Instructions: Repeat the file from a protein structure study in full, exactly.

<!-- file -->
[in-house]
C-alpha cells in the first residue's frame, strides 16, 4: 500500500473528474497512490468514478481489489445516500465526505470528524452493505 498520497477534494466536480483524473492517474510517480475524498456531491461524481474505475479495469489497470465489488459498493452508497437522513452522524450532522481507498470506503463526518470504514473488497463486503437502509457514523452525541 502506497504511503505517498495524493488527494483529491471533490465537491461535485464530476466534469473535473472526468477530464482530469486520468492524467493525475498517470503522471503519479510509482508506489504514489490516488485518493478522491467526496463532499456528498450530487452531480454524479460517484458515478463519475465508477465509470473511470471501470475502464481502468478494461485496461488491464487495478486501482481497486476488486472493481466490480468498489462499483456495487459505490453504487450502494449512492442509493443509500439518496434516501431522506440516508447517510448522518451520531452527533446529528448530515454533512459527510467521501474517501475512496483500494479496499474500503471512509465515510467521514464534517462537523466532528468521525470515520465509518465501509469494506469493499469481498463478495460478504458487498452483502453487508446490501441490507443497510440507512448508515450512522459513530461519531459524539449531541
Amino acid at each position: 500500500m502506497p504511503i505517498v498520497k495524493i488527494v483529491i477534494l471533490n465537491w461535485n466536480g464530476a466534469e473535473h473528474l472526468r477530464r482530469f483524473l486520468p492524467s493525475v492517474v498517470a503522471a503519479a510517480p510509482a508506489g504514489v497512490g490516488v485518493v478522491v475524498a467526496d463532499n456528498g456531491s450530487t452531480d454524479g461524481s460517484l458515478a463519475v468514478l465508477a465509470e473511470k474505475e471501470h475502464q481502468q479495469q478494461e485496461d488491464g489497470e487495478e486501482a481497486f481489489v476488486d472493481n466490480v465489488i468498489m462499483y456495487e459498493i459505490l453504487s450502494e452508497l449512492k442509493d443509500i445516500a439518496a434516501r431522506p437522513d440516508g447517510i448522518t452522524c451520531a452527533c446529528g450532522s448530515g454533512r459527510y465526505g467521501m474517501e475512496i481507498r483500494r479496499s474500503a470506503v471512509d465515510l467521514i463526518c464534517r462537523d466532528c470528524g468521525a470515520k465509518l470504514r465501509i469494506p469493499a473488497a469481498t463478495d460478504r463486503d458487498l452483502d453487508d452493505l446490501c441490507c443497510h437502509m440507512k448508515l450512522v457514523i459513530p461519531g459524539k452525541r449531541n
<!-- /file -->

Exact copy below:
[in-house]
C-alpha cells in the first residue's frame, strides 16, 4: 500500500473528474497512490468514478481489489445516500465526505470528524452493505 498520497477534494466536480483524473492517474510517480475524498456531491461524481474505475479495469489497470465489488459498493452508497437522513452522524450532522481507498470506503463526518470504514473488497463486503437502509457514523452525541 502506497504511503505517498495524493488527494483529491471533490465537491461535485464530476466534469473535473472526468477530464482530469486520468492524467493525475498517470503522471503519479510509482508506489504514489490516488485518493478522491467526496463532499456528498450530487452531480454524479460517484458515478463519475465508477465509470473511470471501470475502464481502468478494461485496461488491464487495478486501482481497486476488486472493481466490480468498489462499483456495487459505490453504487450502494449512492442509493443509500439518496434516501431522506440516508447517510448522518451520531452527533446529528448530515454533512459527510467521501474517501475512496483500494479496499474500503471512509465515510467521514464534517462537523466532528468521525470515520465509518465501509469494506469493499469481498463478495460478504458487498452483502453487508446490501441490507443497510440507512448508515450512522459513530461519531459524539449531541
Amino acid at each position: 500500500m502506497p504511503i505517498v498520497k495524493i488527494v483529491i477534494l471533490n465537491w461535485n466536480g464530476a466534469e473535473h473528474l472526468r477530464r482530469f483524473l486520468p492524467s493525475v492517474v498517470a503522471a503519479a510517480p510509482a508506489g504514489v497512490g490516488v485518493v478522491v475524498a467526496d463532499n456528498g456531491s450530487t452531480d454524479g461524481s460517484l458515478a463519475v468514478l465508477a465509470e473511470k474505475e471501470h475502464q481502468q479495469q478494461e485496461d488491464g489497470e487495478e486501482a481497486f481489489v476488486d472493481n466490480v465489488i468498489m462499483y456495487e459498493i459505490l453504487s450502494e452508497l449512492k442509493d443509500i445516500a439518496a434516501r431522506p437522513d440516508g447517510i448522518t452522524c451520531a452527533c446529528g450532522s448530515g454533512r459527510y465526505g467521501m474517501e475512496i481507498r483500494r479496499s474500503a470506503v471512509d465515510l467521514i463526518c464534517r462537523d466532528c470528524g468521525a470515520k465509518l470504514r465501509i469494506p469493499a473488497a469481498t463478495d460478504r463486503d458487498l452483502d453487508d452493505l446490501c441490507c443497510h437502509m440507512k448508515l450512522v457514523i459513530p461519531g459524539k452525541r449531541n